When Hiba Al-Jibeihi stepped off her flight in Paris in early December, it was her first time outside the occupied Palestinian territories where she had lived all of her 24 years. She wasn’t quite sure how she would relate to her fellow international social movement delegates in parallel meetings to the climate negotiations taking place during the 21st Conference of the Parties to the UN Framework Convention on Climate Change (COP21).
The daughter of a sheep breeder and teacher, Hiba works as an advocacy officer for the Union of Agricultural Works Committees, a well-organized group of small-scale farmers in the West Bank, East Jerusalem, and the Gaza Strip. She steadied herself after her first flight and headed to the gritty Parisian suburb of Bagnolet where she would join in powerful solidarity with a group of peasant activists from around the world.
In Bagnolet, amongst a kaleidoscopic mix of hardworking migrants, the international peasant movement La Via Campesina was organizing a process that was the uncompromising opposite of the official climate talks, for which the political elite were camped out in a top-security complex on the other side of town.
La Via Campesina, representing some 250 million peasants transnationally, has taken on issues from land and water grabbing, to trade and migration, to biodiversity and genetic resources in more than two decades of existence as an agrarian movement.
Recognizing the interconnectedness between these pressing agenda items and the climate crisis, La Via Campesina and its member organizations have become increasingly involved in prominent discussions aimed at achieving climate justice. Unlike conventional climate change mitigation strategies, climate justice affirms the disproportional impact of climate change on frontline communities, and promotes their solutions to achieve a just transition.
Of significant concern at the intersection of these issues is a growing global trend ingreen grabbing–land and resource grabs done with a private agenda in the name of protecting the environment. These green grabs have been a centerpiece in the COP process, its 21st session in Paris being no exception.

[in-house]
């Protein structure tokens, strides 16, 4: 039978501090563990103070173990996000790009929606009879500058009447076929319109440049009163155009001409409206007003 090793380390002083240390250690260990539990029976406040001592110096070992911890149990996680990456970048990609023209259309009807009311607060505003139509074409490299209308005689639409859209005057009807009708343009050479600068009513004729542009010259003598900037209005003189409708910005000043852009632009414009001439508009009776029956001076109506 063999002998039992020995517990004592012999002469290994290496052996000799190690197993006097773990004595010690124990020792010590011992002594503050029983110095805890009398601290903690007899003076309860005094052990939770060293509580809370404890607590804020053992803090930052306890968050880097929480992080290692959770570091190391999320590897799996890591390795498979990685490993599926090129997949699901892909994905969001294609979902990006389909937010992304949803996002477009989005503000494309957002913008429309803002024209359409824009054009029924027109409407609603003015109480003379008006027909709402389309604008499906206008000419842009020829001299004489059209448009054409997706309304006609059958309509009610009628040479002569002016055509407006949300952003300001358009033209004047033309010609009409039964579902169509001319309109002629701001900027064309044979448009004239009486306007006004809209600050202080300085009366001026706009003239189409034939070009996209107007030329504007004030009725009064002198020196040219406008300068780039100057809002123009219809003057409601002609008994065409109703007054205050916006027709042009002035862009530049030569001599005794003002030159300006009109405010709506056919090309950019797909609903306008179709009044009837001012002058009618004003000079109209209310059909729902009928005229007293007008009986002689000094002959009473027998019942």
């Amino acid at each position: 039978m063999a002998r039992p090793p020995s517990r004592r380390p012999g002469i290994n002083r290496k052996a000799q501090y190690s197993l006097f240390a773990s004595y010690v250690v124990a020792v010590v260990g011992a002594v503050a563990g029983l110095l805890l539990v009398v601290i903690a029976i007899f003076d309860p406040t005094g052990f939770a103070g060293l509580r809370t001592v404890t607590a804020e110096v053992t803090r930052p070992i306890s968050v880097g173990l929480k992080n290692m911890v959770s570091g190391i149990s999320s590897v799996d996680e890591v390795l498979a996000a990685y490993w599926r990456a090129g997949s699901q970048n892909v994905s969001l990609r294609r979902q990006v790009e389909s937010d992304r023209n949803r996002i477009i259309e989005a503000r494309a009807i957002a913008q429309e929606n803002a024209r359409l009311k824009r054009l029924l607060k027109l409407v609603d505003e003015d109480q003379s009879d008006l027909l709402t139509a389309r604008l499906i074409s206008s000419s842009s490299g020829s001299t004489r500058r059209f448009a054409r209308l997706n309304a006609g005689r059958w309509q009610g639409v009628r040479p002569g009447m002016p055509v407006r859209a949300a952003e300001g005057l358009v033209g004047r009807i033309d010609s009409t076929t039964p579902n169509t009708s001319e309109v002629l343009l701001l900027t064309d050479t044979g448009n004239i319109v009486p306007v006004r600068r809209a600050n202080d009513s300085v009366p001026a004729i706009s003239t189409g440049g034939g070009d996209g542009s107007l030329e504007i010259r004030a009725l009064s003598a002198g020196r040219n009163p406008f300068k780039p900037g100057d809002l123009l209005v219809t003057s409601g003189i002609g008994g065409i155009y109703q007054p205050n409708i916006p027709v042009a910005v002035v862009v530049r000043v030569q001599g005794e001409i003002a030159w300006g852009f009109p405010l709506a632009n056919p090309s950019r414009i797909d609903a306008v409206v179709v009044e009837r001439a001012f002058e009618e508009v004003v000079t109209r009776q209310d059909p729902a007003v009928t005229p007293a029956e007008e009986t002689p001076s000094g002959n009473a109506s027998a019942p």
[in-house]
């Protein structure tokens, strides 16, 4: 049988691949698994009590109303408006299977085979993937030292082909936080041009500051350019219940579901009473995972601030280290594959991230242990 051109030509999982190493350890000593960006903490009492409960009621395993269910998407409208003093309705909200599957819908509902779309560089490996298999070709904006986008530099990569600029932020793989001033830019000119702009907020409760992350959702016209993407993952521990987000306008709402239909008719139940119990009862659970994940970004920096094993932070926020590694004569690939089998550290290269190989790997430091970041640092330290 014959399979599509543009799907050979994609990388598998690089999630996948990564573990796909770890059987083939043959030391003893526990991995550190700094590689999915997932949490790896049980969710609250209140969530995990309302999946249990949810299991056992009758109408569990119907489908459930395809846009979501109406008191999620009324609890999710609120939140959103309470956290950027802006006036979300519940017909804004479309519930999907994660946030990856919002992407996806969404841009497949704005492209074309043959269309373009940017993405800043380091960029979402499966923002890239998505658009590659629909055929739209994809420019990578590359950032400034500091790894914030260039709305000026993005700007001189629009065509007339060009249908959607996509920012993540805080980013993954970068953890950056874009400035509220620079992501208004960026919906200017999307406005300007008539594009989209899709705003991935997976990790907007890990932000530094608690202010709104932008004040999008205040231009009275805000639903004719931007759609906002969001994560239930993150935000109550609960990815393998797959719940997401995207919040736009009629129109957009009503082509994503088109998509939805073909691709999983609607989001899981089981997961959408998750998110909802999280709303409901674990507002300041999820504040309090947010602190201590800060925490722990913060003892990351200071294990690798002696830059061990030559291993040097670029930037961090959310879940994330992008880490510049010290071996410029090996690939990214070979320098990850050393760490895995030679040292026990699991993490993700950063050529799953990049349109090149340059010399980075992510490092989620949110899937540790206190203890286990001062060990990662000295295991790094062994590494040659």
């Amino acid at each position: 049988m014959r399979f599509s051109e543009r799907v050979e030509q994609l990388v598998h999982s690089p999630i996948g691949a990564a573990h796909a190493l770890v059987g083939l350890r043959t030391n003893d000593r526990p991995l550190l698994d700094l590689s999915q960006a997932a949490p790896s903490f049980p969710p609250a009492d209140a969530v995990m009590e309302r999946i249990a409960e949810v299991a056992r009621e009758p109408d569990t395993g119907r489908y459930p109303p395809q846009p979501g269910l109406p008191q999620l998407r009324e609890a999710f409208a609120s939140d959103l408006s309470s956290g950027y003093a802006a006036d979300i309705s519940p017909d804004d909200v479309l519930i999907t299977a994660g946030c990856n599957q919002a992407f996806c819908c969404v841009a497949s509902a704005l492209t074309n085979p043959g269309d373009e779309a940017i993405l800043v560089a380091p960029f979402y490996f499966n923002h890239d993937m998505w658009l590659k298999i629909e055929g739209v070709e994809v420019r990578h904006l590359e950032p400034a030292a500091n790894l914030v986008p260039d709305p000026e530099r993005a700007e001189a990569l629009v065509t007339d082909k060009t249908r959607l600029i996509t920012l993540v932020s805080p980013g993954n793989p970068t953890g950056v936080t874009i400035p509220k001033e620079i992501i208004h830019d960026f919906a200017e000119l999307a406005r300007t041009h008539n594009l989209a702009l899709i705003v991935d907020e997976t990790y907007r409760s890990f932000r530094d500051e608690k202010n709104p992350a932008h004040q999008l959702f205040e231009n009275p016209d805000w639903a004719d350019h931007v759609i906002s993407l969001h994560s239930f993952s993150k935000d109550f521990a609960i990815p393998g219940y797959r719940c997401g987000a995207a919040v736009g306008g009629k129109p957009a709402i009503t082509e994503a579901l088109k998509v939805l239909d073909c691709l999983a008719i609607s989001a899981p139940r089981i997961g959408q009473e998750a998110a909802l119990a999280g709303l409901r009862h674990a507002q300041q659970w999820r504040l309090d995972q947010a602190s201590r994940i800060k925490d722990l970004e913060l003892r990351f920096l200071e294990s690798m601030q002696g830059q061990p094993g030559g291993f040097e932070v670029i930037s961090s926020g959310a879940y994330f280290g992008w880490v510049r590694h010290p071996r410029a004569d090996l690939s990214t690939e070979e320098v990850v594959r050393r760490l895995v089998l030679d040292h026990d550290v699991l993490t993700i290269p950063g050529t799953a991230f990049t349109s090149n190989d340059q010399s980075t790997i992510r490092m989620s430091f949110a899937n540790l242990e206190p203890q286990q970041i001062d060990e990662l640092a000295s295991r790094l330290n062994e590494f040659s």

The international delegation was hosted at the modest compound of Confédération Paysanne, a French peasants’ union that, like Palestine’s Union of Agricultural Works Committees, is one of La Via Campesina’s 164 member organizations. The French group also brought together a national delegation that included farmers from the herding lands of the Alps to the sprawling vineyards of Bordeaux, to the smallholder dairy operations of Normandy.
By the time Hiba met up with the rest of La Via Campesina’s carefully selected international representatives at the Confédération Paysanne headquarters, she quickly made friends with Themba Chauke. A representative of the South African Landless Peoples’ Movement, Themba is well versed in the connections between transnational corporations, the global land rush, and the climate crisis. His own family had been displaced through the expansion of South Africa’s largest game reserve, Kruger National Park, under apartheid.
Themba’s story clicked with Hiba. It reminded her of her own family, who had been displaced from the coastal city of Haifa to the rocky hills of Tulkarm in the West Bank.
“I used to think that our suffering under the Israeli occupation and its theft of our land and natural resources was one of the only causes of displacement,” she said. “Yet after meeting so many other poor people from different parts of the world, I see that they are also suffering because of their own governments’ policies that confiscate their lands and natural resources for the sake of interests with huge companies,” Hiba continued.
REDD+ Redefines Land Theft
La Via Campesina’s real emergence into the world of climate negotiations came on the occasion of COP13, which was held in Bali in 2007. The meetings in Bali were significant because it was there that REDD+ (Reduced Emissions from Deforestation and Forest Degradation) was rolled out, basically turning the forests of the Global South into carbon sinks and supporting industrial tree plantations as a way to mitigate ongoing emissions from polluting countries in the Global North.
By COP13, indigenous and forest peoples’ movements had already been tracking climate negotiations for at least a decade, when peasant movements such as La Via Campesina showed up rather late to the party. But after Bali, if one thing was clear, it was that peasants, indigenous, and forest dwellers’ food-providing networks needed to work together if they were going to have any realistic hope of halting programs like REDD+, which they all denounced as forms of land grabbing.